The Racing Line

In racing, there is a line that, if followed, is effectively the fastest route around a racecourse. If one were all alone on the track, this would be relatively easy (if you were a race car driver). However, during an F1 Grand Prix, there are nineteen other world class drivers on the course with you, and they all want to drive that perfect racing line too, and they want to pass you.

There is a racing line in business, too. The perfect path. The combination of effectiveness and efficiency that creates the maximum return on investment. Without competition, disruption, unexpected conditions, or breakdowns, we could easily follow the racing line and turn in impressive lap times.

However, on any given day, the best lap isn’t a result of every condition being perfect. It is the result of the driver carefully adjusting for the conditions and getting the most out of the car and the track as can be had in that moment. It is the result of communication, collaboration, and commitment.

Communication, collaboration, and commitment are at the core of leadership. In an F1 race, the difference between being first and not being on the podium is seconds. A single decision, slight maneuver, or strategy choice means the difference between winning and losing. The same is true for leadership.

One of the most dangerous points on a racecourse is a turn. Changing direction creates forces that want to throw the car off the track. Anyone can go fast in a straight line. It takes skill to maintain as much speed as possible while going around a turn. Where to enter the turn, how early to brake, how to manage speed in the corner, and then where to exit can either extend a driver’s lead, allow for a pass, or cause a crash.

Change creates both opportunity and risk. The mistake many leaders make is in thinking they are deciding whether to change or not. That would be a little like a race driver claiming they were deciding where the turns were. The turns are where they are. Change is where and when it is. What leaders must do is guide the team through the corners effectively and efficiently without losing a place or crashing.

Leaders communicate both the “what” and the “why.”

During a Grand Prix, each driver is in constant contact with their engineer and, through them, the entire race team. Communication allows the driver and the race team to adjust their strategy throughout the race to adapt to the changing conditions and the moves the competition is making.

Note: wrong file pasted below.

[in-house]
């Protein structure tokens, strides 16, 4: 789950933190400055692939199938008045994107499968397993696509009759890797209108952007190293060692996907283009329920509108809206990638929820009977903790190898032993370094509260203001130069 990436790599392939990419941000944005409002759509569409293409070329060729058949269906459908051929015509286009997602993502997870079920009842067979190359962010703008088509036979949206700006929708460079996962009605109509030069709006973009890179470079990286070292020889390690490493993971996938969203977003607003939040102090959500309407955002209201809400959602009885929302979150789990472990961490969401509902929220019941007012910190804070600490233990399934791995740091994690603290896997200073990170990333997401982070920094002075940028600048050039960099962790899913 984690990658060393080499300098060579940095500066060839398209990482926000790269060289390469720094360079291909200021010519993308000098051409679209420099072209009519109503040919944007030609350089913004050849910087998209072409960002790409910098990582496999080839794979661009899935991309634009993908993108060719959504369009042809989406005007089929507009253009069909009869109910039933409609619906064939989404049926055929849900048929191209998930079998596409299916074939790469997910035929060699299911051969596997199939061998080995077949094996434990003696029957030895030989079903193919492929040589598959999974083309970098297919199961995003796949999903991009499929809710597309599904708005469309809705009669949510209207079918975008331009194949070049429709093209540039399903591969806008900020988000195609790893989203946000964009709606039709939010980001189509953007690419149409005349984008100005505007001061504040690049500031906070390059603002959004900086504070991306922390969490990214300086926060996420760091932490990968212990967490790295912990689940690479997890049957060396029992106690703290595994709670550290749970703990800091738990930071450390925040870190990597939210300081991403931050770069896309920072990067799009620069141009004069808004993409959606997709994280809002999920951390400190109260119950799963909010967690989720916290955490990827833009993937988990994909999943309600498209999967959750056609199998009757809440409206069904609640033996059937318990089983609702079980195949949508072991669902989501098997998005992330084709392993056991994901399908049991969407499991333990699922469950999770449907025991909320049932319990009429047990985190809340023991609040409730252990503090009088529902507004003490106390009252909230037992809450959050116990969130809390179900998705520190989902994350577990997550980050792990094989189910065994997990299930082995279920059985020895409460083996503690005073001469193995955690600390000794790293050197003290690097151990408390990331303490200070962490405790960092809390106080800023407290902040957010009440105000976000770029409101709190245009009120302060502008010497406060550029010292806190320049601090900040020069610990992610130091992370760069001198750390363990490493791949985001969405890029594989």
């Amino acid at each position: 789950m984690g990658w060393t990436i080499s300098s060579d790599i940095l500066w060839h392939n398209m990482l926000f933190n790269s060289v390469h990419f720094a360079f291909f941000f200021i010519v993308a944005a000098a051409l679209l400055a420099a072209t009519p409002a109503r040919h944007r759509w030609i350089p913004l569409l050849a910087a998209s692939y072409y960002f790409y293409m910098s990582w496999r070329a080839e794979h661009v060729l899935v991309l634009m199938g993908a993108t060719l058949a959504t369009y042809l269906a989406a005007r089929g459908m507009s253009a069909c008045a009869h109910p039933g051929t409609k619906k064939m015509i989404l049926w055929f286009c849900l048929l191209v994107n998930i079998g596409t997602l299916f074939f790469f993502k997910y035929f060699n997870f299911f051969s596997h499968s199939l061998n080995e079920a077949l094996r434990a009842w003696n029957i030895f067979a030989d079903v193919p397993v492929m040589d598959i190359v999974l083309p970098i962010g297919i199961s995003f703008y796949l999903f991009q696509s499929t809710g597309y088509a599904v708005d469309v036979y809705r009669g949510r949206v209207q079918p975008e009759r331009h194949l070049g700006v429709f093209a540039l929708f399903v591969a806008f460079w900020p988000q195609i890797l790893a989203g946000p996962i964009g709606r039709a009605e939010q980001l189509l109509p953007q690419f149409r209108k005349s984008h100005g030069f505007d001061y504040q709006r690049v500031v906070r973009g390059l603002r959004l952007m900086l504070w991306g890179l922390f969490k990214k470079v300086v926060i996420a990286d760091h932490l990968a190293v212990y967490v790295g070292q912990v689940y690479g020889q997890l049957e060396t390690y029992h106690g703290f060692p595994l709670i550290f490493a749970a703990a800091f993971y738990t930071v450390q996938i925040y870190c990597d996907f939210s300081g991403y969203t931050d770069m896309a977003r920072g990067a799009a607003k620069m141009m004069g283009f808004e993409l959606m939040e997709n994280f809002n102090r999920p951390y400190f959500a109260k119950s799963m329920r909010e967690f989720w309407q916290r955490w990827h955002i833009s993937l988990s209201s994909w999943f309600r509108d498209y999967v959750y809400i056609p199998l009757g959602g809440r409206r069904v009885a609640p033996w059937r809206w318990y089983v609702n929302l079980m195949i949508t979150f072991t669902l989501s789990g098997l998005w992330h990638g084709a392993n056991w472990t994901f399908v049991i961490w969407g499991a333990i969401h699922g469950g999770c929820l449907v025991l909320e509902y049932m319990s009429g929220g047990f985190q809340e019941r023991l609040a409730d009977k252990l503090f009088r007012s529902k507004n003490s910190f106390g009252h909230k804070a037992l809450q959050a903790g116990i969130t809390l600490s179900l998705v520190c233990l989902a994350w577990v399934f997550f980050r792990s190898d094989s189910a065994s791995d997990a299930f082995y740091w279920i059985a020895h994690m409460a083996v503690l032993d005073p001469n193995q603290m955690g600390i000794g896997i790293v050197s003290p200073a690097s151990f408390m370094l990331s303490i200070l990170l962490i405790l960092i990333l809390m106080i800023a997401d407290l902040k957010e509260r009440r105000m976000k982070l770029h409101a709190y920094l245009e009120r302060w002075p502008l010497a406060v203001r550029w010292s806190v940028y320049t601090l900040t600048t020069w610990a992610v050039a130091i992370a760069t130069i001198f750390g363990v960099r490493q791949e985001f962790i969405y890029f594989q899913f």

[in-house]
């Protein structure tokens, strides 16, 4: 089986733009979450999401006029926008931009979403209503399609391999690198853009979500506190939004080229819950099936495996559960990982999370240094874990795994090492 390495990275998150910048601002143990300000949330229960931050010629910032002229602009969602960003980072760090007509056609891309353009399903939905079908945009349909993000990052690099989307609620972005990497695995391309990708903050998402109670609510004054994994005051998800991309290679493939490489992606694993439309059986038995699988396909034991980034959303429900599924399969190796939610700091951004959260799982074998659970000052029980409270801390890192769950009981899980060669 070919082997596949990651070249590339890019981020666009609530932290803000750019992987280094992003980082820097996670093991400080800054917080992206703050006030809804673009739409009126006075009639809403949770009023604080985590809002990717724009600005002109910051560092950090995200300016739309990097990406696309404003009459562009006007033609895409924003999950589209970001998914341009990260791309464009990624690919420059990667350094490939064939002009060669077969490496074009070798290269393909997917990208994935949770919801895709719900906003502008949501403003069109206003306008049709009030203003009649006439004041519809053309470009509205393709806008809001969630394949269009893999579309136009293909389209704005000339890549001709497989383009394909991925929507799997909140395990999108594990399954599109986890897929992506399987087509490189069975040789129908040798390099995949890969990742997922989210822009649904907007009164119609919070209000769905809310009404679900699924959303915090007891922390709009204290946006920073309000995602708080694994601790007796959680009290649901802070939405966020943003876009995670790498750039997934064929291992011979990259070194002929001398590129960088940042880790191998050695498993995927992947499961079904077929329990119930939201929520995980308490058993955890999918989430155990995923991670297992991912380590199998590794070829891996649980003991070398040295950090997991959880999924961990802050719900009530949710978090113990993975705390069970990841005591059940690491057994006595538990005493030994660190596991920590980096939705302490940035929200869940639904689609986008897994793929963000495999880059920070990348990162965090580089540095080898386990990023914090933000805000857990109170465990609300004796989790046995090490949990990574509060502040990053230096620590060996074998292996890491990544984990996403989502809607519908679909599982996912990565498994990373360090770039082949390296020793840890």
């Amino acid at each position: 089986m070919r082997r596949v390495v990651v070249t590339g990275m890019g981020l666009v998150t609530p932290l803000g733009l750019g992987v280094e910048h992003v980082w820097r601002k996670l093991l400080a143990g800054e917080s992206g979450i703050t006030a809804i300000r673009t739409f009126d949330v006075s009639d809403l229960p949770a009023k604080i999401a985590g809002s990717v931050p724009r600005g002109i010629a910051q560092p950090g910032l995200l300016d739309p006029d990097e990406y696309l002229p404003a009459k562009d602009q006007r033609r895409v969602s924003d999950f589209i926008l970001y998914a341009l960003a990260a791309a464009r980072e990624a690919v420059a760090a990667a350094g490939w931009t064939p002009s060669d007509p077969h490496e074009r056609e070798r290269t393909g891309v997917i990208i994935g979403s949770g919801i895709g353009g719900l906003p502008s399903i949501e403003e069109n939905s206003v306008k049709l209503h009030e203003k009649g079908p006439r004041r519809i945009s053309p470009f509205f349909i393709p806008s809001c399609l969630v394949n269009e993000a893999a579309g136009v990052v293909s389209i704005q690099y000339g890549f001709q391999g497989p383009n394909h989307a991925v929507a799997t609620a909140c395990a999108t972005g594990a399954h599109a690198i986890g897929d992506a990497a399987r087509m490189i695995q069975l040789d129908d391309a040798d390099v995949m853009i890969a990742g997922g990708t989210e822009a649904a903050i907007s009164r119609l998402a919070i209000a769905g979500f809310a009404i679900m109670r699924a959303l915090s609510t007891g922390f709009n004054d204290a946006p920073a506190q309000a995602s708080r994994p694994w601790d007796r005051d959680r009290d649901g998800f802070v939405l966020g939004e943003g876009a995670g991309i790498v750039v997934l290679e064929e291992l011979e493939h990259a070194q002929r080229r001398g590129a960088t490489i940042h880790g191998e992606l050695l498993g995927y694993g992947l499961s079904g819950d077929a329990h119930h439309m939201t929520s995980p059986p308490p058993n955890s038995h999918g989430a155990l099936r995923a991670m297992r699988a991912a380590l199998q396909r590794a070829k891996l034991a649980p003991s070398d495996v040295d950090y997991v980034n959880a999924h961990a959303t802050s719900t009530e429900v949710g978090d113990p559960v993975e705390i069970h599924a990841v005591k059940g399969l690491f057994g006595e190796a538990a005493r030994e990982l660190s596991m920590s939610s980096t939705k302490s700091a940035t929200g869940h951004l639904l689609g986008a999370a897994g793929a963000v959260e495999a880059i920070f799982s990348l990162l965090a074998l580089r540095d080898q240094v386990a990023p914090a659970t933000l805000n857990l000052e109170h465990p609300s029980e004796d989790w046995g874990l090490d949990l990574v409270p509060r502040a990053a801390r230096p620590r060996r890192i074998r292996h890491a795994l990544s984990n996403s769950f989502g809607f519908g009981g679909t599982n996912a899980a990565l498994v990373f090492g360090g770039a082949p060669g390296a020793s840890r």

Great leaders give their teams the information they need to navigate the corner as efficiently as possible. Helping people understand why they are turning can be as important as knowing where they are turning. The leader may know where the track is headed, but the team knows how the car is handling and needs to be capable of adjusting while staying true to the course.

Leaders get people to collaborate.

An F1 team has two drivers, but there are about 75 people supporting those drivers. The whole team is focused on the strategy and plan for the race. Every person has to understand their role but also needs to know how their performance impacts the rest of the team. The race can be lost by the pit crew, the engineers, or the mechanics—really anyone—not just the driver.

Great leaders foster collaboration by being collaborative. Collaboration takes work. It is often easy to fall into the trap of thinking it would be more efficient to just do it yourself. Sometimes, leaders worry that if they ask for advice, opinions, or help creating a solution, it will undermine the team’s confidence in their leadership. Exactly the opposite is true.

Leaders commit.

When an F1 car is approaching a turn, the brakes must be applied to slow the car so it can make the turn. Being willing to commit to the turn and brake a little later than the next driver can win a race. This commitment isn’t born of reckless abandon; it is created from knowing the car and the course intimately.

Great leaders have to know their team, their organization, and their industry intimately. The ability to be decisive (to commit) comes from confidence, which comes with familiarity. We may not know everything that is around the corner, but we must know how fast our car will turn under the conditions we are racing and commit to the turn with everything we have.

The closer we can follow the racing line—the most effective and efficient line—the better our results will be. Healthy organizations embrace the turns as part of the course and healthy leaders communicate, collaborate, and commit (themselves as well as their team) to change. Change isn’t the enemy or the competition; it is the opportunity to take the lead and win the Bison Way.